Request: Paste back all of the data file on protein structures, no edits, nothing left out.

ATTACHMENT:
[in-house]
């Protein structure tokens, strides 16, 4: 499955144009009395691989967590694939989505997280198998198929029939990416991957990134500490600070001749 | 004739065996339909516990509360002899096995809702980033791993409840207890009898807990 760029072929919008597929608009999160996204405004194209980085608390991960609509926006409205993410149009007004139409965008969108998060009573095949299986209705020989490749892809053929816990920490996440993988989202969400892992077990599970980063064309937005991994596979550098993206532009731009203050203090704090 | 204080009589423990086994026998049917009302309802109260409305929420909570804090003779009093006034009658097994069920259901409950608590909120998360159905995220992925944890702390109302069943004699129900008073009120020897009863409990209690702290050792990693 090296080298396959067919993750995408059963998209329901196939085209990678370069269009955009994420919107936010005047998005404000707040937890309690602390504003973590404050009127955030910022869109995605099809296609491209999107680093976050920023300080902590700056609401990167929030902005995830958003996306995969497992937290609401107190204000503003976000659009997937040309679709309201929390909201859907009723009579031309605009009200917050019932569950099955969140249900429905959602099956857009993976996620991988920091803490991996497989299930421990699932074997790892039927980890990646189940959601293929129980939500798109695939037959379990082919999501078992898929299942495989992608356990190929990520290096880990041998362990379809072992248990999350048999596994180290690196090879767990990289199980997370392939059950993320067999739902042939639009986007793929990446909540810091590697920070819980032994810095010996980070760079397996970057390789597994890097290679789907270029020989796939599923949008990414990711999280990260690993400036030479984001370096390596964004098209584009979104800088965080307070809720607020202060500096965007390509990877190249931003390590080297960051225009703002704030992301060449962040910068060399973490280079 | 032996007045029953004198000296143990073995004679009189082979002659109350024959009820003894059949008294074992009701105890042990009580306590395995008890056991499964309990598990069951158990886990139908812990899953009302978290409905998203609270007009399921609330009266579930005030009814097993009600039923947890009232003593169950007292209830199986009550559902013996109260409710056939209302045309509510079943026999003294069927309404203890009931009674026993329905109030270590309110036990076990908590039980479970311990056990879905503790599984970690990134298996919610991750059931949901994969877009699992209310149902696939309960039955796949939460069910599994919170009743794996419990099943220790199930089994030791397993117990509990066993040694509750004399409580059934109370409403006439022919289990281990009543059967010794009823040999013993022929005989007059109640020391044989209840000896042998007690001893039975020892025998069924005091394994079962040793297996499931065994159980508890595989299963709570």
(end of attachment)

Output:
[in-house]
């Protein structure tokens, strides 16, 4: 499955144009009395691989967590694939989505997280198998198929029939990416991957990134500490600070001749 | 004739065996339909516990509360002899096995809702980033791993409840207890009898807990 760029072929919008597929608009999160996204405004194209980085608390991960609509926006409205993410149009007004139409965008969108998060009573095949299986209705020989490749892809053929816990920490996440993988989202969400892992077990599970980063064309937005991994596979550098993206532009731009203050203090704090 | 204080009589423990086994026998049917009302309802109260409305929420909570804090003779009093006034009658097994069920259901409950608590909120998360159905995220992925944890702390109302069943004699129900008073009120020897009863409990209690702290050792990693 090296080298396959067919993750995408059963998209329901196939085209990678370069269009955009994420919107936010005047998005404000707040937890309690602390504003973590404050009127955030910022869109995605099809296609491209999107680093976050920023300080902590700056609401990167929030902005995830958003996306995969497992937290609401107190204000503003976000659009997937040309679709309201929390909201859907009723009579031309605009009200917050019932569950099955969140249900429905959602099956857009993976996620991988920091803490991996497989299930421990699932074997790892039927980890990646189940959601293929129980939500798109695939037959379990082919999501078992898929299942495989992608356990190929990520290096880990041998362990379809072992248990999350048999596994180290690196090879767990990289199980997370392939059950993320067999739902042939639009986007793929990446909540810091590697920070819980032994810095010996980070760079397996970057390789597994890097290679789907270029020989796939599923949008990414990711999280990260690993400036030479984001370096390596964004098209584009979104800088965080307070809720607020202060500096965007390509990877190249931003390590080297960051225009703002704030992301060449962040910068060399973490280079 | 032996007045029953004198000296143990073995004679009189082979002659109350024959009820003894059949008294074992009701105890042990009580306590395995008890056991499964309990598990069951158990886990139908812990899953009302978290409905998203609270007009399921609330009266579930005030009814097993009600039923947890009232003593169950007292209830199986009550559902013996109260409710056939209302045309509510079943026999003294069927309404203890009931009674026993329905109030270590309110036990076990908590039980479970311990056990879905503790599984970690990134298996919610991750059931949901994969877009699992209310149902696939309960039955796949939460069910599994919170009743794996419990099943220790199930089994030791397993117990509990066993040694509750004399409580059934109370409403006439022919289990281990009543059967010794009823040999013993022929005989007059109640020391044989209840000896042998007690001893039975020892025998069924005091394994079962040793297996499931065994159980508890595989299963709570």